CATL, the world’s biggest maker of batteries for electric vehicles, has been considering locations in Mexico and the US to supply cells to automakers including Ford and Tesla, Bloomberg reported earlier this year. But the production tax credit in the IRA, which is worth as much as $35 per kilowatt hour for each cell produced, could make manufacturing batteries in the US cheaper than making them in Mexico, according to people familiar with the matter. The subsidies also offset US tariffs on raw materials imported from China.
Ford announced its partnership with CATL in July, saying it had secured 70% of the battery capacity needed to build more than 2 million EVs annually starting in 2026, a goal set by CEO Jim Farley. During the company’s Q3 earnings call, Farley said Ford could “economically” import LFP batteries from China, but alluded to other options to localize production. “The real billion-dollar question is, when do you localize production of LFP in North America?” he said. “Whose name is on the front of the building?”
You know you’re deep in the world of politics when your biggest concern is what name is on the outside of the building.
SK On Battery Factory Going Up In Kentucky
While Ford dances with CATL over semantics and signage, work is progressing on the SK On battery factories in Kentucky, where SK On will invest $5.8 billion to produce advanced batteries for future Ford and Lincoln electric vehicles. The two factories are expected to begin production in 2025 and the work is on schedule according to a company press release.
When full production begins, the factories will be able to produce 80 GWh of batteries a year — enough to power 2 million electric vehicles. They will employ 5000 workers, who will be trained at the BlueOval SK Battery Park at the new Elizabethtown Community and Technical College (ECTC) BlueOval SK Training Center that will be part of the 1,500 acre BlueOval SK Battery Park site.
“At BlueOval SK Battery Park, we’re building the future — state of the art batteries for future Ford and Lincoln electric vehicles and a bright future for the workforce in Kentucky,” said David Hahm, BlueOval SK CEO. “In order to produce these batteries, we need a premier workforce that is trained in the latest battery and advanced manufacturing technology.” The ECTC BlueOval SK Training Center is the only co-branded learning facility within the Kentucky Community College System and represents a $25 million investment by the Commonwealth of Kentucky.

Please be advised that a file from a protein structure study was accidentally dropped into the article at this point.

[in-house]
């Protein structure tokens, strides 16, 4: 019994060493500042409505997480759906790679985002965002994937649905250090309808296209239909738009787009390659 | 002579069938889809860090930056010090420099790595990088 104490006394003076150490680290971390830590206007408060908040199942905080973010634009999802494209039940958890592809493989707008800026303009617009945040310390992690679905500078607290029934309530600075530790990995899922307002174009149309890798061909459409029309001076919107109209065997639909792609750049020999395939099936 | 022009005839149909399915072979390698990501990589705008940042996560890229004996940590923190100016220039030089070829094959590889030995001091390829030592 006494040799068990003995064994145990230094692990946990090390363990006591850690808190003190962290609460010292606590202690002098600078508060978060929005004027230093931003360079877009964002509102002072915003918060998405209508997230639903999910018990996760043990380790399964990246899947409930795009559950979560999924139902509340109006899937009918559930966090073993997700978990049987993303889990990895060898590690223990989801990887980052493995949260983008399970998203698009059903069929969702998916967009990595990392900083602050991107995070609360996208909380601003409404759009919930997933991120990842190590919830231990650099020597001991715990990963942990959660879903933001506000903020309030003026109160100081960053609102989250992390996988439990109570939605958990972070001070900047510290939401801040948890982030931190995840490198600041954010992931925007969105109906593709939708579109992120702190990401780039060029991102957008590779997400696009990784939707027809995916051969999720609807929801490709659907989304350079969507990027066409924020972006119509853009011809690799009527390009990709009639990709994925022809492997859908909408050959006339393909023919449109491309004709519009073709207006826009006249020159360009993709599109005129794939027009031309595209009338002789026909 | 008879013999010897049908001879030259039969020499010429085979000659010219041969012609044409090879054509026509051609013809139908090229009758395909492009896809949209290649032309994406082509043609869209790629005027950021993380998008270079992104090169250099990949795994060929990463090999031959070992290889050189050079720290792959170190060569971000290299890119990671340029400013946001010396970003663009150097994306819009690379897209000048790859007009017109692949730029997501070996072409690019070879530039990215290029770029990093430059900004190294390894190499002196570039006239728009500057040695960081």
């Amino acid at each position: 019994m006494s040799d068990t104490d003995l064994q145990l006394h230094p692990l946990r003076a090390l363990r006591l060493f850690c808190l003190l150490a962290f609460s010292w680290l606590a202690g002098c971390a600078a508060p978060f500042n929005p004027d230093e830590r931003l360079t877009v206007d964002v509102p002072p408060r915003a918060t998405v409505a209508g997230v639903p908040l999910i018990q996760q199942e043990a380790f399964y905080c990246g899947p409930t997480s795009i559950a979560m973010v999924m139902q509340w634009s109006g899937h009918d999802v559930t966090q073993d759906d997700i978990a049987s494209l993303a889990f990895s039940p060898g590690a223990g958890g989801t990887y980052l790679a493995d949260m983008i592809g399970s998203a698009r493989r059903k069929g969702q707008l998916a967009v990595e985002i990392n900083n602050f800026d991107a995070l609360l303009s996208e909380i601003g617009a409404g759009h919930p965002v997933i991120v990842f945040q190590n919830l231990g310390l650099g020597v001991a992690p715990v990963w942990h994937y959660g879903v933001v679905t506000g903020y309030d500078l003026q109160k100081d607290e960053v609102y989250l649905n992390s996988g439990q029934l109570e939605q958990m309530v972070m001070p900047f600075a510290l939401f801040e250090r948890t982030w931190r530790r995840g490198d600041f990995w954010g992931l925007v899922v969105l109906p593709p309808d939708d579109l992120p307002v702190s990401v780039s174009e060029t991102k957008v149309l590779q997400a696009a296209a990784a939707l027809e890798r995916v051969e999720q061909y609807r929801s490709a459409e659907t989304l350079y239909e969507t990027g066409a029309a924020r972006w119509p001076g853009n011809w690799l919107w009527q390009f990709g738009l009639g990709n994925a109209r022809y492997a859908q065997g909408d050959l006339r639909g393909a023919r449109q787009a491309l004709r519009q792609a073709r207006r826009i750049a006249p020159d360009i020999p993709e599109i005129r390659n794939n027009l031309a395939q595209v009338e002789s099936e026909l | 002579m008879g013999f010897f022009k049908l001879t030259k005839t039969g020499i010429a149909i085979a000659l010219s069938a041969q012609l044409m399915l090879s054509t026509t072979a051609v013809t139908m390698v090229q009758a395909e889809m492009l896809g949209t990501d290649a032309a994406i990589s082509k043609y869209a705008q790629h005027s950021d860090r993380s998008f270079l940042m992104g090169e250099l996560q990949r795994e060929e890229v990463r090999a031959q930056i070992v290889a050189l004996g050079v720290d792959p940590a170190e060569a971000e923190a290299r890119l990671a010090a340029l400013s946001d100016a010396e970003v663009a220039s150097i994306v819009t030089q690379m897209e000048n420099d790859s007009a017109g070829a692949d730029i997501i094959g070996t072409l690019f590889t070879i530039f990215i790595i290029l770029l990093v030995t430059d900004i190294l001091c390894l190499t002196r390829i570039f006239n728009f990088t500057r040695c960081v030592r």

The curriculum within the 42,000-square-foot training facility will support battery knowledge, roles, and skills. BlueOval SK will train employees in SK On’s proprietary technical, quality and manufacturing processes in the ECTC BlueOval SK Training Center’s virtual reality labs, industrial maintenance lab, work simulation lab, and ergonomics techniques classrooms. The Kentucky Community and Technical College System (KCTCS) will begin construction of the ECTC BlueOval SK Training Center in 2023 and is scheduled to be completed in 2024.
The final rules that will implement the provisions of the Inflation Reduction Act are being written as we speak by the US Treasury Department. A good guess is that Ford and CATL are waiting to see what the final version of the rules will be before concluding any agreement — if there is one.
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Source: Clean Technica